Tag Archives: specificity

Using “you” less

by Bailey Bischoff

We use the word “you” a lot in our everyday speech. However, when writing a paper for class, it is often inappropriate to use “you” as the subject of your sentence. Engaging with your reader by using “you” (e.g., You should wear a rain jacket when traveling in the rainforest.) is called using a second person narrative voice. Whether you are writing in first person, second person, or third person is determined by which pronouns you use in your writing.

First Person:

Pronouns – I, me, we, mine, us
Example – Last week, I wrote a research paper about which type of music Principia students like to listen to at the pub.

Second Person:

Pronouns – you, your, yours
Example – It is probably surprising to you to learn that George Washington’s teeth were not made of wood, but were made instead of bone, ivory, and human teeth.

Third Person:

Pronouns – he, she, his, it, they, theirs
Example – In Professor Shimkus’s article, she argues that the globalization of markets contributes to increases in the amount of cross-continental human trafficking.

For formal academic writing, it is best to stick with a third person narrative, although some fields and assignments may be excepted. Third person narrative is more formal and professional, which is why we use it for academic writing. Of course, formal and professional isn’t the point. Being clear and specific is. Avoiding “you” helps you be precise for your readers.

How can you transition your writing to third person when you’re so used to speaking in first and second person?

Sometimes, cutting out “you” from your sentences happen naturally as you write more clearly and concisely.

Ex. When flying across the country, you should always pack a book for the plane ride.
Ex. Packing a book for an upcoming plane ride often makes long flights more enjoyable.

You can also substitute “one” for “you”, to give your writing a more formal tone.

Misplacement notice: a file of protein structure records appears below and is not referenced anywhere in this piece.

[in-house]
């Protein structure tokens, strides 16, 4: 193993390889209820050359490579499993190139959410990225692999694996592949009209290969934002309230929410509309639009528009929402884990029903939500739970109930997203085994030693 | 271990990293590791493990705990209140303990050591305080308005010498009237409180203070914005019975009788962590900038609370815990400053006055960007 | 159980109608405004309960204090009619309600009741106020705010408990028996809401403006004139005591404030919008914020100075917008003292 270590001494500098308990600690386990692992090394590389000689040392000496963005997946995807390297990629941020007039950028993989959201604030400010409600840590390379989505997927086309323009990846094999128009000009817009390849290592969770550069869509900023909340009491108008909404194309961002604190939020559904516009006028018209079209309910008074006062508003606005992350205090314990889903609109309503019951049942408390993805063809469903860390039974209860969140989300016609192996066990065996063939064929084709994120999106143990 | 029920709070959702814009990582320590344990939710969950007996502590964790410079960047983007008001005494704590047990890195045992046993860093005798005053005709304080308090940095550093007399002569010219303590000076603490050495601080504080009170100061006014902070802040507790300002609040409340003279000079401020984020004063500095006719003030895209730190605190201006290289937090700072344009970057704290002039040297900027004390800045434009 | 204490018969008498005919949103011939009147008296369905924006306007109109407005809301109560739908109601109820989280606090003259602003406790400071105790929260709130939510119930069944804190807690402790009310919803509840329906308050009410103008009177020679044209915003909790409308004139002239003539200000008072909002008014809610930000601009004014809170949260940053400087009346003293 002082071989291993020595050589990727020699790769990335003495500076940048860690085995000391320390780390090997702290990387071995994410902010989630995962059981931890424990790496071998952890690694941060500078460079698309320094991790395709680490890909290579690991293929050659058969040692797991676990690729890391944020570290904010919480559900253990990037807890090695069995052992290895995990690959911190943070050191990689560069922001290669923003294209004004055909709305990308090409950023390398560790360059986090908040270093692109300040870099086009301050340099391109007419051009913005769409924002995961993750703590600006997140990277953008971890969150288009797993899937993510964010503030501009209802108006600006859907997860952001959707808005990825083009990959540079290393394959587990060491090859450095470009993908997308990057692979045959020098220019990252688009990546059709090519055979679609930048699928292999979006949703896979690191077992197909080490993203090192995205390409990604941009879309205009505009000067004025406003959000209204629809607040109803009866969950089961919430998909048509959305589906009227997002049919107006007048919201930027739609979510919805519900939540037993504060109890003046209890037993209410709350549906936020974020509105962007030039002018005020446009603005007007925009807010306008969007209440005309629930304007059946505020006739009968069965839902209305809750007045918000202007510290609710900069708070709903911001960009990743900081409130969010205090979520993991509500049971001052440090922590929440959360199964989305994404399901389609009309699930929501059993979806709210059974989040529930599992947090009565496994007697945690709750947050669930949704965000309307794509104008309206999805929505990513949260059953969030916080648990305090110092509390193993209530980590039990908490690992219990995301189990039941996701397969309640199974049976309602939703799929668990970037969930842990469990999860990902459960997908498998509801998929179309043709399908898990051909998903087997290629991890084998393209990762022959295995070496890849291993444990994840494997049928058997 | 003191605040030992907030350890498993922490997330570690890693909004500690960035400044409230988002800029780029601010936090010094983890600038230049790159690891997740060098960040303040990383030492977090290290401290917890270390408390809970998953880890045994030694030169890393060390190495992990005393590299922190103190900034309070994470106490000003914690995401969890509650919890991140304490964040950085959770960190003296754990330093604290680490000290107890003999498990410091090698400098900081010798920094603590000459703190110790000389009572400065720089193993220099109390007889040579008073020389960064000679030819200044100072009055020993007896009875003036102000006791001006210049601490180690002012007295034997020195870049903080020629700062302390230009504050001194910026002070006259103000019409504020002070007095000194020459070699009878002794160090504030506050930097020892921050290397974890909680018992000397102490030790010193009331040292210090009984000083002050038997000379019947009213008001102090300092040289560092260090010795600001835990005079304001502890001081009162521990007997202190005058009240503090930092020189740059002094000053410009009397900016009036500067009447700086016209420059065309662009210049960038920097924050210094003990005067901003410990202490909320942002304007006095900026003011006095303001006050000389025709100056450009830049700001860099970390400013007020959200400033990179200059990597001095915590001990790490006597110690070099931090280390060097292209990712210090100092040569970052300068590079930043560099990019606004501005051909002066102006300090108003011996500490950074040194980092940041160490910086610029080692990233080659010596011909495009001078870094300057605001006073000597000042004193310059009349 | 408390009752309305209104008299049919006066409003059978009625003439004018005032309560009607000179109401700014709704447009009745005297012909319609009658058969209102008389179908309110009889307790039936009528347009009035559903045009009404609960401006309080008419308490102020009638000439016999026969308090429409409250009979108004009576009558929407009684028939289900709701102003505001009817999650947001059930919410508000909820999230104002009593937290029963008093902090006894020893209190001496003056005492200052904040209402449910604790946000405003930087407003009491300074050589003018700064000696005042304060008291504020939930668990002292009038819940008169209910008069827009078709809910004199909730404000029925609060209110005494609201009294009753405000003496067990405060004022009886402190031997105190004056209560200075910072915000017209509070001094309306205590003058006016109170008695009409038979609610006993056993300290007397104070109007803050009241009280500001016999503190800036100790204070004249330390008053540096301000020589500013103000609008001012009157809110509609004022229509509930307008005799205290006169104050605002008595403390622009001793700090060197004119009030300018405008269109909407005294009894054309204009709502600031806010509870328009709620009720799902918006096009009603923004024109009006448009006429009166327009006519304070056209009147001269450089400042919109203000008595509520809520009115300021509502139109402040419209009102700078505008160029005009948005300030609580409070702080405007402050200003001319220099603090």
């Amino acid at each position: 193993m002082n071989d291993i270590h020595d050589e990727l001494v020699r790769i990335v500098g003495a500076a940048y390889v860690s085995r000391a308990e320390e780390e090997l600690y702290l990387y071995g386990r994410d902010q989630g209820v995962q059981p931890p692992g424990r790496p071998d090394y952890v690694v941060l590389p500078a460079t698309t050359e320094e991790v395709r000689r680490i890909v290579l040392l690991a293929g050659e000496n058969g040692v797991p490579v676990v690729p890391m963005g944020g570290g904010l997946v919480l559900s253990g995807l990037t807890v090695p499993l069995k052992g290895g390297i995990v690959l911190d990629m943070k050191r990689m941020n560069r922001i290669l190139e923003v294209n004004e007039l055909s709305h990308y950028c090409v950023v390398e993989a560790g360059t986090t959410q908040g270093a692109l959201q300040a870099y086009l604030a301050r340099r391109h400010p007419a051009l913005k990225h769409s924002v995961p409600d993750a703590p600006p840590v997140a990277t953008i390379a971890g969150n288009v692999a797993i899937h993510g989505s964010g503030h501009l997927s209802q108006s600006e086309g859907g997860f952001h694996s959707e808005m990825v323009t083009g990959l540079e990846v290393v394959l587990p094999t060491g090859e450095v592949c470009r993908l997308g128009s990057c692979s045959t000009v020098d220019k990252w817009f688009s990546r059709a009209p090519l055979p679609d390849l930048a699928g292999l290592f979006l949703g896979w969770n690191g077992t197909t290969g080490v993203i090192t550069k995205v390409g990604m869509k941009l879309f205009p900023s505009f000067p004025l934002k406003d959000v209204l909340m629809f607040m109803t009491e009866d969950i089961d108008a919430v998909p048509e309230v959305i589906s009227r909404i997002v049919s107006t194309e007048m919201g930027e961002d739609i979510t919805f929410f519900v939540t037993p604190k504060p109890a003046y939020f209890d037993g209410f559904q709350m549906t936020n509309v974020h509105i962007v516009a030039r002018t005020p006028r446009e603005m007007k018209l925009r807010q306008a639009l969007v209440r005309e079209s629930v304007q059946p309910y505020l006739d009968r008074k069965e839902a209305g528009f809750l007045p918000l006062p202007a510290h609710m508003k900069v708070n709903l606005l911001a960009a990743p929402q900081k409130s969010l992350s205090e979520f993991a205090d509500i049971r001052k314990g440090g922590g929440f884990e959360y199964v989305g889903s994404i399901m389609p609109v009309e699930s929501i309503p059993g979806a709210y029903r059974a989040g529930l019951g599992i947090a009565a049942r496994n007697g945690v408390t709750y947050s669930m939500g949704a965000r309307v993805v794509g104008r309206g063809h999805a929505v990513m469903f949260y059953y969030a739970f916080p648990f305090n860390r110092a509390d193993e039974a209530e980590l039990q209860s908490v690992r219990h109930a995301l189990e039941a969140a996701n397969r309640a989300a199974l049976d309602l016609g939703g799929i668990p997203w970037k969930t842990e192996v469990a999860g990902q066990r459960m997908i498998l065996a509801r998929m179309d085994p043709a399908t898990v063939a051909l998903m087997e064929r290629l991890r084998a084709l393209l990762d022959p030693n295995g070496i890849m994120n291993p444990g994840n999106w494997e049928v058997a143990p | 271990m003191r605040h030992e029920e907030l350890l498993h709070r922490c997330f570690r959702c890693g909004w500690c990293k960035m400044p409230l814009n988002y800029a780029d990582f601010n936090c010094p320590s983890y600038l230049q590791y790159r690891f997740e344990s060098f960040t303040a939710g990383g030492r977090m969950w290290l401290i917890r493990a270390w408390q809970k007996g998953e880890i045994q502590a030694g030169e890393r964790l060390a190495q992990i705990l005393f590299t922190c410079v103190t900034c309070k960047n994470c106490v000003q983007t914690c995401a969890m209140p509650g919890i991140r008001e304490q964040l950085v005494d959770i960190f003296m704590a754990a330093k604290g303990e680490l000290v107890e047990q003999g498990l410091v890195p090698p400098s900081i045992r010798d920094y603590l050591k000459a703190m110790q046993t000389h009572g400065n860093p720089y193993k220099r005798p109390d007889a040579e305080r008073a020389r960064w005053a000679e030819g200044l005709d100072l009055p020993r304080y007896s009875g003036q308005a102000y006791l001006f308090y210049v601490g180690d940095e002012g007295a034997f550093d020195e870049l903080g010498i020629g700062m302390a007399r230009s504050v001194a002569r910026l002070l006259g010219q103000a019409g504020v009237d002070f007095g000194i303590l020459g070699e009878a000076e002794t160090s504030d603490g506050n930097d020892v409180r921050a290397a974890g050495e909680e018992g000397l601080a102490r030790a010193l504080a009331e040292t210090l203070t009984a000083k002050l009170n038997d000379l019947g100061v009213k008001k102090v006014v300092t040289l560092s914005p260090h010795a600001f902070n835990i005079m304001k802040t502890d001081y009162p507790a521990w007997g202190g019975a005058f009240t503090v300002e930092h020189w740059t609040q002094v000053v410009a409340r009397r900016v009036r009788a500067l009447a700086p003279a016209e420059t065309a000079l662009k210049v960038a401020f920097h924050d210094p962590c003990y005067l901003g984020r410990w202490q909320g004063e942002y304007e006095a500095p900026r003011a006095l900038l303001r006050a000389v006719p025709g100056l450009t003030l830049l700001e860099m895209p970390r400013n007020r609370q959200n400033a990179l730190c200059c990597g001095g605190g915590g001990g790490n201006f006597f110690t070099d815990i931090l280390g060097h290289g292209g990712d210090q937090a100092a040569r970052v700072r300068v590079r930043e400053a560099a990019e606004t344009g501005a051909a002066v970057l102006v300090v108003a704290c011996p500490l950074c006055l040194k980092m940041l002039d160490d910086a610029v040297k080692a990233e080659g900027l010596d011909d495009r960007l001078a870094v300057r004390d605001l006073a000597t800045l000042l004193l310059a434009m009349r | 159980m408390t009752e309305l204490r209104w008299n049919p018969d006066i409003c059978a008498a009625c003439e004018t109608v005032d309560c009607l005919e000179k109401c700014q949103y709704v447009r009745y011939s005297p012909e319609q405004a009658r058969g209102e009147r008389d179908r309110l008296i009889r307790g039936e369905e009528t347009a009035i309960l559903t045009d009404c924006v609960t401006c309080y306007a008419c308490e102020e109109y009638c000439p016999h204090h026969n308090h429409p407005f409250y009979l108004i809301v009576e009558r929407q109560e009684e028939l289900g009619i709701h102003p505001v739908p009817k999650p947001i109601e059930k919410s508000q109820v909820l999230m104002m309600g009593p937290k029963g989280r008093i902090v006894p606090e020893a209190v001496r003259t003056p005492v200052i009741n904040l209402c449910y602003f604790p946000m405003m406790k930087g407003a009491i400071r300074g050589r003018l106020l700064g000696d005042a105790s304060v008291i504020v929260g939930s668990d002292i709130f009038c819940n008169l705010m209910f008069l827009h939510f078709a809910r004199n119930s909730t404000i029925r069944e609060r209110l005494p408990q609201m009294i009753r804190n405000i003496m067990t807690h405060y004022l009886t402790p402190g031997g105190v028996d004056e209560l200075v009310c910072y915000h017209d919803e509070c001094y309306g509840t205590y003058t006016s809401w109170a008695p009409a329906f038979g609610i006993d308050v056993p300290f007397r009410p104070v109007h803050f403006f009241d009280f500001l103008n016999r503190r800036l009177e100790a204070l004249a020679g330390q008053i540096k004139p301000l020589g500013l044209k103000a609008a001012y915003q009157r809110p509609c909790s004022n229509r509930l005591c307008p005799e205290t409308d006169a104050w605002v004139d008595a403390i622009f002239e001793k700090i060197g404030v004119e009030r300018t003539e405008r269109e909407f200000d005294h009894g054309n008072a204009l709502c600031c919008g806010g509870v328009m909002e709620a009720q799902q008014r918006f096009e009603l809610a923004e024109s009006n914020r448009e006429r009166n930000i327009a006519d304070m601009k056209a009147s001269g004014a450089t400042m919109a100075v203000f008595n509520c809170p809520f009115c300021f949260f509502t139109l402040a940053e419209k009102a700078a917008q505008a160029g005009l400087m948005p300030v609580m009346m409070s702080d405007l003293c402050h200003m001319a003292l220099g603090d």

Ex. When flying across the country, one should always pack a book for the plane ride.

Even better, you can use the real subject of the sentence.

Ex. When flying across the country, travelers should always pack a book for the ride.

When it comes to writing academic papers, you should remember to use “you” less!
No, wait! Writers should remember to use “you” less.

Bailey Bischoff is a junior majoring in political science and is serving as student body president.

Take your language game from vague to powerful

by Maddi Demaree

In my time as a tutor, I’ve discovered that sometimes a few quick fixes can drastically change the tone of someone’s writing. To change the tone from chatty or informal to more scholarly and professional, it helps to eliminate words or phrases such as “really,” “very,” and “a lot,” which are usually symptoms of a lack of clarity. More than that, they show a lack of specificity, which is prized in scholarly writing.

Here’s one example:

1a) While there were a lot of factors involved in each side’s participation in escalating the conflict, one that is not often discussed is the actual living conditions and livelihood of the Irish people.

While “a lot” is rather innocuous, it doesn’t really have a place in academic writing. Somewhat better alternatives might be these: “many,” “a number of,” or “countless.” But if you know the number, state it!

1b) While there were countless factors involved in each side’s participation in escalating the conflict, one that is not often discussed is the actual living conditions and livelihood of the Irish people.

Let’s look at another passage:

2a) Great Britain really wanted to quickly gain control of the situation, so they suspended self-government in Northern Ireland. This took the power away from the elected Irish officials who possessed a knowledge of the varying sources of the conflict. This was their attempt to paste a very hastily constructed “peace” over the whole ordeal.

In this passage, “really” and “very” are unnecessary because the words “hastily” and “wanted” can stand on their own without emphasis. The only time the words “really” or “very” are appropriate in writing is to give emphasis to a word that does not have a stronger replacement. For example, instead of using “really hungry,” you can say “famished” or instead of “very tired,” you might say “fatigued.”

Other times you can just remove the troublesome words. Here, the passage has the same impact without “really” or “very”.

2b) Great Britain wanted to quickly gain control of the situation, so they suspended self-government in Northern Ireland. This took the power away from the elected Irish officials who possessed a knowledge of the varying sources of the conflict. This was their attempt to paste a hastily constructed “peace” over the whole ordeal.

Eliminating these colloquial words and phrases will immediately help take your writing from vague and general to specific and powerful.

Maddi Demaree is a passionate education major who loves helping others to realize, refine, and regain their innate writing abilities.